Amnesiac tells the story of a man who wakes up in a strange house with a strange woman, only to find out that things are not as they seem. The man, played by Wes Bentley, begins having flashbacks of a car crash involving someone he believes to be his daughter, and as he tries to put the pieces back together he uncovers a web of lies, murder and torture. The woman, played by Kate Bosworth, seems to be hiding information from him and as he physically recovers and regains his ability to walk, she starts to show signs of mental instability and violence.

Director Michael Polish has crafted a film here with a very dark and brooding tone that fits the themes present in the narrative well. The movie looks as it should, wherein the main antagonist believes herself to be living in the 1950s even though the story is set in present day. The pacing of the film is sluggish at times, but it all fits into the intention presented overall. Where the film falls short is in it’s character development. As scenes of shock, surprise and torture are presented, we are left with characters that seem to be without much depth or feeling below the surface.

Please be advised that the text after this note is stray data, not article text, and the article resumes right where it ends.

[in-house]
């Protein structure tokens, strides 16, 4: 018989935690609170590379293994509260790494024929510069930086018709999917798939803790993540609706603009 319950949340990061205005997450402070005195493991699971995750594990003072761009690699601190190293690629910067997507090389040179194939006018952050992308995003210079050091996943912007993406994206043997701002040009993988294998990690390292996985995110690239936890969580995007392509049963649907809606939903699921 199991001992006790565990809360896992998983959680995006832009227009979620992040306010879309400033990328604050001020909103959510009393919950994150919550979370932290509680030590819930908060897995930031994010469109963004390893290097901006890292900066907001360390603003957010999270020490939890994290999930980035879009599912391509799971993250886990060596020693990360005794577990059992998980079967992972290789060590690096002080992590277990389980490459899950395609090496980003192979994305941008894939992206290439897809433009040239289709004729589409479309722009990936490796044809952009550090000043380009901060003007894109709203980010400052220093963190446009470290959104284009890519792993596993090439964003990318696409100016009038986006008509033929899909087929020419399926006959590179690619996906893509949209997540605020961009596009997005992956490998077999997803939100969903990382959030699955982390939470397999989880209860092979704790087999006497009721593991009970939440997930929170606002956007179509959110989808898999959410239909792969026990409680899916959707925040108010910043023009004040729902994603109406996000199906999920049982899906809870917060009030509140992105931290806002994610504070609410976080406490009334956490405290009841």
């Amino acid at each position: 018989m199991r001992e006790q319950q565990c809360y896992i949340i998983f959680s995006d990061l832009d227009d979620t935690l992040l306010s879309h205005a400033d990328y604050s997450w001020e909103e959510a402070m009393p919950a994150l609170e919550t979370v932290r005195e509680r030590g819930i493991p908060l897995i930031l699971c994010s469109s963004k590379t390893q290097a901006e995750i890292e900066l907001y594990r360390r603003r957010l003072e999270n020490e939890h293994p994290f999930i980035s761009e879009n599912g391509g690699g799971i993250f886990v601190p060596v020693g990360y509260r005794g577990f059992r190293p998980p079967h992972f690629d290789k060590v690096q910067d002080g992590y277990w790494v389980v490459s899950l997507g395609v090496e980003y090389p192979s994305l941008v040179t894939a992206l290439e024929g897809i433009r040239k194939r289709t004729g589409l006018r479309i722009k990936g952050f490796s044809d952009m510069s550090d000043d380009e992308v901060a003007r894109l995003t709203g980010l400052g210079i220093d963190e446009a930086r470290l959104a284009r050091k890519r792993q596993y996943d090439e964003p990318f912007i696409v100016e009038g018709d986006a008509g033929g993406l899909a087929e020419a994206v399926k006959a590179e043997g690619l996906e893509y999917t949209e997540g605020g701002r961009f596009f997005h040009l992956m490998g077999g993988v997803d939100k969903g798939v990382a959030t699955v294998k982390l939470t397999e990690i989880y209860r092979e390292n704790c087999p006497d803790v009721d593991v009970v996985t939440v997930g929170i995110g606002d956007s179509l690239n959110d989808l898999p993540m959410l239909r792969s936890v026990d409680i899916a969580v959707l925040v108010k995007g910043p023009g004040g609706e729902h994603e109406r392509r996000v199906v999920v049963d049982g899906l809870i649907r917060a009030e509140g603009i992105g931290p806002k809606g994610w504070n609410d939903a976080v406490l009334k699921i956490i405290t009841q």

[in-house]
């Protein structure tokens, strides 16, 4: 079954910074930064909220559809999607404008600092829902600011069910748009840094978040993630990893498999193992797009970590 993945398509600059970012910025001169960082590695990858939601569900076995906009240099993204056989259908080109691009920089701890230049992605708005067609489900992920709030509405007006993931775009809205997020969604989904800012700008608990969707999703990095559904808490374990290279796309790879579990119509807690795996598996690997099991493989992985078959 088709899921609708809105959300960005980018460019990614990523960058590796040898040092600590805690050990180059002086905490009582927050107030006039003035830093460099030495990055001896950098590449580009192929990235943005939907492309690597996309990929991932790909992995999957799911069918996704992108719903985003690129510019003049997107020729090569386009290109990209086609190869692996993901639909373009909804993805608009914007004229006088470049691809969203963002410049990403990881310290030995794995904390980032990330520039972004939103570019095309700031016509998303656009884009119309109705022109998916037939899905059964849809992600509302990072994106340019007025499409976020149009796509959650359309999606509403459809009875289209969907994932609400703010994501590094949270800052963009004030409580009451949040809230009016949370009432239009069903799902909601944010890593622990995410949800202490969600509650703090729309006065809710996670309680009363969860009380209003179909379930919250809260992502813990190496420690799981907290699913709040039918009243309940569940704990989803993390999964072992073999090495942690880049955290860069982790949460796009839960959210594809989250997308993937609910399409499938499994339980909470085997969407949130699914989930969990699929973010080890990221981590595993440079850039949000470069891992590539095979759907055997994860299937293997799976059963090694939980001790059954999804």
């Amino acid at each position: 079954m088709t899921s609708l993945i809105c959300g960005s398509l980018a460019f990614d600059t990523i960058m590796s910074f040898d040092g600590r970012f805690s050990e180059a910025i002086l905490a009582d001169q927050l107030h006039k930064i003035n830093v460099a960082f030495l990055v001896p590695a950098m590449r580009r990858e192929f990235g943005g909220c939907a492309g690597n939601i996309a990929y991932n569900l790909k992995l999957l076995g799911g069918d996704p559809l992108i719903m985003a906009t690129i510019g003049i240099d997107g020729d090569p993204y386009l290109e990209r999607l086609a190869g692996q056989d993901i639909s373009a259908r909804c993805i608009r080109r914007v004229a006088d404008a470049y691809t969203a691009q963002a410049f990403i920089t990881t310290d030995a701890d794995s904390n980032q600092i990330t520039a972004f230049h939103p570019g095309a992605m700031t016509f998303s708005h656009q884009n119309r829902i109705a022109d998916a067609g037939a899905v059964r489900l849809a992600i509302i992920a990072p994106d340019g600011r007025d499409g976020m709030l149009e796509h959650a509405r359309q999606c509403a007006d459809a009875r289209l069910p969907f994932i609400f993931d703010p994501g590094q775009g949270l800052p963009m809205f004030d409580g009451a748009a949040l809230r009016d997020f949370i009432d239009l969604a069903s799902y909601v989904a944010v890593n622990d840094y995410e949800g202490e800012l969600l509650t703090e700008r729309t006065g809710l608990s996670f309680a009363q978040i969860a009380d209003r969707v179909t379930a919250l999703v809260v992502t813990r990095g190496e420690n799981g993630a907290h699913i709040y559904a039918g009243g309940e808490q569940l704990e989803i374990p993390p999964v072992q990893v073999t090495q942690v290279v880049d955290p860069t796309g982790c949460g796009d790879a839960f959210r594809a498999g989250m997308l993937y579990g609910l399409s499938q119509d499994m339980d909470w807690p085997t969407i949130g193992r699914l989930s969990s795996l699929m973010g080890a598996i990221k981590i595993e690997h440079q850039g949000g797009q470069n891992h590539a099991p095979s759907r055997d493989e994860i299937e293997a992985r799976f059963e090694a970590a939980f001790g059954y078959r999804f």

Getting into the story of this film will definitely require spoilers, so if you’d like to remain spoiler free, please skip this paragraph for now. So Wes Bentley wakes up in his house and Kate Bosworth tends to him with an air of mystery and odd aloofness. As he starts getting his health back, he explores the house and finds a torture dungeon/workshop in the basement. He has been left stricken with memory loss and doesn’t remember if Kate Bosworth is his wife, or if she is an unhinged psychopath spouting party trivia. It is eventually revealed that the two had planned to steal a child due to the woman character being infertile. All this leads to multiple murders and very disturbing scenes of kidnapping and torture to include electroshock therapy.

I can’t say that I would recommend this film to anyone who isn’t already interested, but that’s not to say Amnesiac doesn’t have it’s merits. The film looks great and the detail paid to making it seem like a period piece contrasts well with the scenes where we see the modern detectives trying to figure things out in their offices. Kate Bosworth looks great as a blonde Hitchcock-like femme fatale and Wes Bentley definitely sells his role. My only issues really have to deal with the pacing and the character development, and aside from an enjoyable quick cameo from Richard Riehle, the film is disengaging. This is one that I would put in the queue for a rainy day.

Hawkins’ Rating: 


Out of a Possible 5 Stars